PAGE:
Best of Summer with Straight Grain!

We are in for a treat today, everyone! I’m pleased to welcome An of Straight Grain for our Best of Summer series. You may remember that An has offered some of her patterns for the giveaway going on right now. Don’t miss the chance to win one of her incredible patterns! Thank you so much for joining us, An!

Hi everyone! I’m An from StraightGrain, and I’m thrilled to be a guest in Caila’s newest series! For deciding which pattern to review for this series, I just looked at which Summer dress I made most often. And it turned out that the only Summer dress pattern which I used more than once, is not really a pattern, but a tutorial.

About four years ago, acclaimed fabric designer Heather Ross shared a tutorial for an adorable sundress on Martha Stewart. It is nothing more than a simple rectangle, with a horizontal strip is shirring along the entire width, and little ribbons to hold the dress up. In other words, the ideal project for a beginning sewer: no zipper, no buttons, no sleeves, no gathering. The shirring itself is also very simple: just wind elastic thread in your bobbin instead of regular thread, sew about 8 lines (foot width apart) and iron with a lot of steam afterwards to make it ‘shrink’ even more. Depending on your machine, you might have to experiment a bit with how tight you need to wind the elastic around your bobbin, so always try on a separate piece of fabric first. As I have shared somewhere before, when I started sewing, I never had the intention to sew clothes (ha!), but for this simple sundress, I thought I’d make an exception. So, the first dress I ever sewed was made with this tutorial. I used a super cheap gingham fabric, which is completely not my taste anymore.

smocked sun dress

This first attempt was not a very good version – the shirring is too far from the top edge of the dress, which creates a campy ruffled effect. For the next versions, I had learned my lesson. The second dress was made in a beautiful white pintucked fabric. Instead of halter straps, I opted for little bows on the shoulders.

For the third dress, I also used a simple white fabric (broderie anglaise), and I chose yet another option for the straps.

So, what are the strengths of this dress tutorial?
– it is super fast to make (between 1 and 1.5 hours (and I’m sloooooow)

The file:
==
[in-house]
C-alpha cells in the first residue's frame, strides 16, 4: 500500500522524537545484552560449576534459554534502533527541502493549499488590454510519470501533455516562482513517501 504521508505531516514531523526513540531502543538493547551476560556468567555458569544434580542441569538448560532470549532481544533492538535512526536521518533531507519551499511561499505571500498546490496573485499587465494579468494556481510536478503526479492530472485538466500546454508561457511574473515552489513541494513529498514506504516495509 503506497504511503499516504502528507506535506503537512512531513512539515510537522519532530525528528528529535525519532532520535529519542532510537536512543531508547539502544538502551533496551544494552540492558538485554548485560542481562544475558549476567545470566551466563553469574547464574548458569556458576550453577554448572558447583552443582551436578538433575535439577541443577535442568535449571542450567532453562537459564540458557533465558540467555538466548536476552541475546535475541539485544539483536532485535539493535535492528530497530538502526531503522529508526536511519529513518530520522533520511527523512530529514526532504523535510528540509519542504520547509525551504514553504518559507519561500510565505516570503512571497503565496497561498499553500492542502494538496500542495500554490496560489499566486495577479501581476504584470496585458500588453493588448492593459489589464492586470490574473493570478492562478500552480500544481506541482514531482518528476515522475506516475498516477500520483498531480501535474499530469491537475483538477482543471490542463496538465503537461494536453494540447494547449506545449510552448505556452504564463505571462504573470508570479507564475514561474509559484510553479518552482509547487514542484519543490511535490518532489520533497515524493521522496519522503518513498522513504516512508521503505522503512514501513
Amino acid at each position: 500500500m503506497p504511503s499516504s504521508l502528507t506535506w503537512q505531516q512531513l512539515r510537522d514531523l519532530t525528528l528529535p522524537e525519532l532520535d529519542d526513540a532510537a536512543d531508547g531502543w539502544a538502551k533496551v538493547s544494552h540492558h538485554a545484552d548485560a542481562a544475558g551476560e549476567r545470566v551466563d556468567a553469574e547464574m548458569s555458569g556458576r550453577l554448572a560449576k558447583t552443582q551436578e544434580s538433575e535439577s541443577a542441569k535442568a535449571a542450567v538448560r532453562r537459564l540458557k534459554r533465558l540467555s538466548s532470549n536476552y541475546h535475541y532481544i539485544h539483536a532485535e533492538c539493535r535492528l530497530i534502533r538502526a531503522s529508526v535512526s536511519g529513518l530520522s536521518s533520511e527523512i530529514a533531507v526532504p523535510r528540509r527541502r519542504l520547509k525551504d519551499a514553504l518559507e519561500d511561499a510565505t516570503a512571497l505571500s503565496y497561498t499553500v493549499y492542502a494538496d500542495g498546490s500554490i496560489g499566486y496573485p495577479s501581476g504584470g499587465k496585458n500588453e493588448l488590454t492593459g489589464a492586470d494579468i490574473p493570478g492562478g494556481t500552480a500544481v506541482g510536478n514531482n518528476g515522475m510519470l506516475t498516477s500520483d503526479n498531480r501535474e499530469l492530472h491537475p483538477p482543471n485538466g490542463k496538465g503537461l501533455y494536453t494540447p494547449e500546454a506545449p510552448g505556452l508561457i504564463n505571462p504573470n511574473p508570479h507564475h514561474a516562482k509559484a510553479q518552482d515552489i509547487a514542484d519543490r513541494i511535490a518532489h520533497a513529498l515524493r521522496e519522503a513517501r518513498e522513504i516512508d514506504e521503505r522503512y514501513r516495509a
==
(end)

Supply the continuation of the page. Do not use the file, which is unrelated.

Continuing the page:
– it is ideal for beginning sewer (no difficult techniques)
– you can experiment with the straps endlessly, always creating a slightly different dress
– it uses very little fabric, which also makes it ideal for using up left-overs (even for a 3Y, half a yard of quilting width fabric is enough)
– it is easy to make a dress which fits well (a few centimeters more or less do not make much of a difference in width).
– it can be made in all sizes (for new born babies to – why not? – adults)
The fun thing is that you can also experiment with the smocking. For this series, I decided to give honeycomb smocking a try for the first time. This type of smocking is not made with elastic thread, so there is no stretch. Therefore, I used a hidden zipper in the back. 
But the general principle is the same: start from a simple rectangle, and use smocking to narrow the dress at the chest. I kept the straps as simple as I could this time, and embellished them with bright yellow rose-shaped buttons.
Thank you Caila, for having me in this wonderful series!
Thank you so much, An! All those dresses are all BEAUTIFUL. And don’t forget to enter the giveaway, everyone! 


  1. says

    Thank you so much for having me, Caila! The series pushed me to try a new technique, and I’m so happy I did 🙂 I’m looking forward to the next guests!

  2. says

    I love the smocking on the third dress. I also like the first dress. It reminds me of the paper bag waistline that I keep seeing on shorts this summer, but a girly version of it.